Who do you call when a giant space-monster starts vomiting all over Manhattan? Deadpool, apparently.
Writer: Skottie Young
Artist: Nic Klein
Cover Artist: Nic Klein
What You Need to Know:
Deadpool has set up shop as a mercenary for hire operating out of a suburban NYC strip-mall. Things have been pretty quiet, lately, but all of that is about to change due to the timely arrival of a giant space-monster who can only be stopped by a weapon that has somehow fallen into Deadpool’s dubiously sticky hands — always assuming that he can find it, of course.
What You’ll Find Out:
This issue opens with an unstoppable bang as The Juggernaut runs amok through NYC. Ms. Marvel, Nova, Vivian, and Spider-Man (Miles Morales) are attempting to bring his implacable force to a halt. Viv phases her arm through Juggy’s chest and threatens to resolidify inside of him while Kamala wraps her arms around his head in an attempt to pry away his helmet. The Juggernaut laughs their attack off, drawing Vivian through his body and claiming that her ‘cute little robot magic tricks are no match for the Gem of Cyttorak’ but before he can draw back his arm to punch her, he is distracted by the sudden appearance of an enormous fish-eyed celestial riding on something that looks like the unholy love-child of an asteroid-sized Tonka truck and a ride-on lawnmower.
Miles says that he’s pretty confident in The Champions but, ‘I think we’re gonna need The Avengers on this one. Maybe even the West Coast Avengers. And the Great Lakes ones. Definitely the X-Men. You know what? Call everyone. All the people.’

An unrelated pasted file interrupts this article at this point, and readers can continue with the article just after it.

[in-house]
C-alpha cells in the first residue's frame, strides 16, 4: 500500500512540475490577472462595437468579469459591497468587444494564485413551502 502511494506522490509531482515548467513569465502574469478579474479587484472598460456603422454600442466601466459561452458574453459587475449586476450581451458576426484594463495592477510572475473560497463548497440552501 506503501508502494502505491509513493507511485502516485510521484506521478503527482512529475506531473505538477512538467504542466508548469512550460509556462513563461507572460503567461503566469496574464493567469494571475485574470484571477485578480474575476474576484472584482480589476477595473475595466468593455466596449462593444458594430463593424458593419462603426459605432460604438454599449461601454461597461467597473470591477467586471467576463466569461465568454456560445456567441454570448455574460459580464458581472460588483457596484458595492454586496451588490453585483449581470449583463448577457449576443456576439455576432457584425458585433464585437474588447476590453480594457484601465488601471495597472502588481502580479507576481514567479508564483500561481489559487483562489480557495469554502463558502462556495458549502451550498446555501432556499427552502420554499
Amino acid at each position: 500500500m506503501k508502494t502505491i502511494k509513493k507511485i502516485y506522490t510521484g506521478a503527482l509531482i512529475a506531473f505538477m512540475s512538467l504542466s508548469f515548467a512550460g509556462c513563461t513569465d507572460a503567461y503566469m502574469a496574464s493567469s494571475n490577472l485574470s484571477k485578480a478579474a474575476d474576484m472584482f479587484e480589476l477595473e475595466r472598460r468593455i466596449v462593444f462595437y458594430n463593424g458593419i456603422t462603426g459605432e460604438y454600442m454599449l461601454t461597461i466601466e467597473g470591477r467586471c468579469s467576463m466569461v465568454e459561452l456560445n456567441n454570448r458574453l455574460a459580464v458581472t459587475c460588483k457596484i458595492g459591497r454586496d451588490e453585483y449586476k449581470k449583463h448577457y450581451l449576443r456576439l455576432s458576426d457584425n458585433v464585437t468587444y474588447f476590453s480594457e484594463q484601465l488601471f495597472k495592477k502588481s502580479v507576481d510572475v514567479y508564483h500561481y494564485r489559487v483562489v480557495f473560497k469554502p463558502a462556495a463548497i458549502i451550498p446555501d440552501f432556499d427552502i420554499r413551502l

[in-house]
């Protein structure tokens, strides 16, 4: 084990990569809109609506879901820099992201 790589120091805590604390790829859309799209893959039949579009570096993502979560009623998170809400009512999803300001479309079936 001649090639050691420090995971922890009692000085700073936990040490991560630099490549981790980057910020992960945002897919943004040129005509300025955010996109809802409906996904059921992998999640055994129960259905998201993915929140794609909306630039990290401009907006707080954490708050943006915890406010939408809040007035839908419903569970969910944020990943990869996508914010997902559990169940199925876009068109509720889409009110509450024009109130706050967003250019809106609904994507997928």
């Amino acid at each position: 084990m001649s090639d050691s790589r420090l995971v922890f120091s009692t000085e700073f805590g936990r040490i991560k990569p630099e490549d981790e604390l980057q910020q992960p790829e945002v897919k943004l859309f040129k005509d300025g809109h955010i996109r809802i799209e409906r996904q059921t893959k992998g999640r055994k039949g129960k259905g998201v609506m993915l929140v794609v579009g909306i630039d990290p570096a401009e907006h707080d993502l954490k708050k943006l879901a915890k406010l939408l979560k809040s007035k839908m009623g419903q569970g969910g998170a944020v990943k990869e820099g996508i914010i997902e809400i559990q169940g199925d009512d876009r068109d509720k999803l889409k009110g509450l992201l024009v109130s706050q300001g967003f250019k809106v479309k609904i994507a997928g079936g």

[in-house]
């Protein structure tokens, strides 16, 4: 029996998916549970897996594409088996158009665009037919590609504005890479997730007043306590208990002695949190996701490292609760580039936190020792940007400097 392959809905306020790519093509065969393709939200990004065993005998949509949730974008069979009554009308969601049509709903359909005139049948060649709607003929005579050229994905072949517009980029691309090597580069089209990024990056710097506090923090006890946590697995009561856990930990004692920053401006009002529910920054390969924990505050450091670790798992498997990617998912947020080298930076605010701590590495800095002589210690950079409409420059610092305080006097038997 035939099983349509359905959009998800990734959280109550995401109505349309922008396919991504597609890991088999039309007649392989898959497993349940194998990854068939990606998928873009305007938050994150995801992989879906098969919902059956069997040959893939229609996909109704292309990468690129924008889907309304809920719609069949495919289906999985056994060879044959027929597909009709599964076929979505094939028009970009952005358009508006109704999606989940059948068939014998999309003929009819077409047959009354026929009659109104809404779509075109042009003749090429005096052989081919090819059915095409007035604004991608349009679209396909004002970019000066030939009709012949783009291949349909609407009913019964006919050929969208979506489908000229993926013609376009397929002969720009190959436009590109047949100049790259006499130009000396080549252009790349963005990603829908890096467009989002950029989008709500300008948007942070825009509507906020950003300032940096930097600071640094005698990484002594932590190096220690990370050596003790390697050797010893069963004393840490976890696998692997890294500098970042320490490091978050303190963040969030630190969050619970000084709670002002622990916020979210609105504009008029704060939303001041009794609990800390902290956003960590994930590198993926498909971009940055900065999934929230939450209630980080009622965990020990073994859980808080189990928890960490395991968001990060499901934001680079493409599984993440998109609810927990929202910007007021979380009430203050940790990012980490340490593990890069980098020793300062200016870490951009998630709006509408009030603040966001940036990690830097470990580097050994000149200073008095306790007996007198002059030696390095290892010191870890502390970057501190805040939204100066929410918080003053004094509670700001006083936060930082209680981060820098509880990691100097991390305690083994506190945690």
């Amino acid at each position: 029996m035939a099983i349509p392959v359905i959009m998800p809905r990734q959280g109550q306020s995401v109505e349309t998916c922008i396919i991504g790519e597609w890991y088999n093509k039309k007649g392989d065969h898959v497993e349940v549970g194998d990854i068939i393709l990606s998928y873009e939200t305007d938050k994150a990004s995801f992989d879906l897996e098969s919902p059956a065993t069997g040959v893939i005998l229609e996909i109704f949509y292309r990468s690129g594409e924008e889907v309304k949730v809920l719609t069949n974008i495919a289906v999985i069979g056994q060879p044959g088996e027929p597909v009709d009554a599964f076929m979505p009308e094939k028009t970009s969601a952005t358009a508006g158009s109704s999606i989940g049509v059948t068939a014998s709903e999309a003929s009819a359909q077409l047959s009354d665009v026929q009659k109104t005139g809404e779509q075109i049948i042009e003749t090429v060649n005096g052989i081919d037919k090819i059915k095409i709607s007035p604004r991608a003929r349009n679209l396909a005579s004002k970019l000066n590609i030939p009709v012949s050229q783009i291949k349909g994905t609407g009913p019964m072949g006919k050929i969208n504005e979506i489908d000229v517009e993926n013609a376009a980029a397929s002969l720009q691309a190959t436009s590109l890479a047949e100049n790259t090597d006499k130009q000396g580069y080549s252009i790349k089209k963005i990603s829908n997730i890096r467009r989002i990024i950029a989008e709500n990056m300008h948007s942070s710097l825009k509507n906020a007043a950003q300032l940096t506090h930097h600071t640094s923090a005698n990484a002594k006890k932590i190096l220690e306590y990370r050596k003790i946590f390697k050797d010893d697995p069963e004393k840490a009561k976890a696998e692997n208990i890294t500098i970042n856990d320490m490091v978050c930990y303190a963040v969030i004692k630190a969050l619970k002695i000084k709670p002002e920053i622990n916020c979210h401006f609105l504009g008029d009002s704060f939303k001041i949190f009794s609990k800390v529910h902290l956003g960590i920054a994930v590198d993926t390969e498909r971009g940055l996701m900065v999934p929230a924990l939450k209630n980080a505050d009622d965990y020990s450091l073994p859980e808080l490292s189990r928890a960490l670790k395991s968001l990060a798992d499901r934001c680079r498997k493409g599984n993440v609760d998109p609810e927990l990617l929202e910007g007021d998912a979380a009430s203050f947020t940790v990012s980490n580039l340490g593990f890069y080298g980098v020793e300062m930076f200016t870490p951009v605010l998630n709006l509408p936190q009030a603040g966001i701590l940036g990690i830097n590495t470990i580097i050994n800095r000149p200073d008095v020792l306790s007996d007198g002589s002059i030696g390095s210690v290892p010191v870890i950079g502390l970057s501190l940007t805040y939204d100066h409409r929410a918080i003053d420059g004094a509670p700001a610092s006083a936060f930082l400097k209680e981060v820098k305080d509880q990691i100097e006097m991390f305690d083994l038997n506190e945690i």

Kamala says that she’s already tried to reach The Avengers, but they’re in Cronton-on-Hudson. Miles is (understandably) confused by this, but we’re not, since that’s the suburb where Deadpool set up his office.
The next page takes us to the strip-mall. We find Deadpool, eating lunch with a bunch of off-duty fast-food workers. They are arguing about a Ready Player One stand-in novel which was made into a film. Deadpool dismisses it as valid entertainment because it’s basically a loose string of 80’s pop-culture references before looking out of the page, directly at us, and saying, ‘And, yes, I know what you’re thinking. “That’s basically what you are, Deadpool, but with more swords and bullets and pouches.” The irony is not lost on me. Move along.’ This banter comes to a sudden, violent end when a bored, pimply wok-jock badmouths Hugh Grant’s filmography. Deadpool draws his katana, ready to decapitate the boy (as punishment for blasphemy) but he’s interrupted by Captain America, who votes for You’ve Got Mail as the world’s best rom-com. Deadpool swipes at the Cap with his katana and it promptly shatters on his shield. Deadpool complains about his broken sword and the Captain asks him if it was a particularly special weapon. Deadpool admits that it wasn’t, but he liked it, and now it’s broken. Captain America tries to get Deadpool to focus, for thirty seconds, on listening to him, but Deadpool throws the handle of his Katana at his face (bonking the Avenger in the nose) before running away.
Captain America throws his shield at him (still trying to get Deadpool to talk) and it strikes him in the back, smashing him (hard) into Ghost Rider’s souped-up charger. Deadpool draws his guns and turns to face the Captain, only to find himself face to face with the entire Avengers roster who proceed to beat the stuffing out of him. Literally. His intestines are hanging out in sausage-like loops by the end of it.
Carol Danvers blasts a hole in his chest, Black Panther claws his throat out, Iron Man punches him in the face, Thor blasts him with lightning, She-Hulk knees him in the danglers, and Ghost Rider tears his arm off with his chain.
Finally, Captain America gets him to agree to have a basic human conversation and they retreat to DP’s office where the Merc reattaches his arm with some duct tape.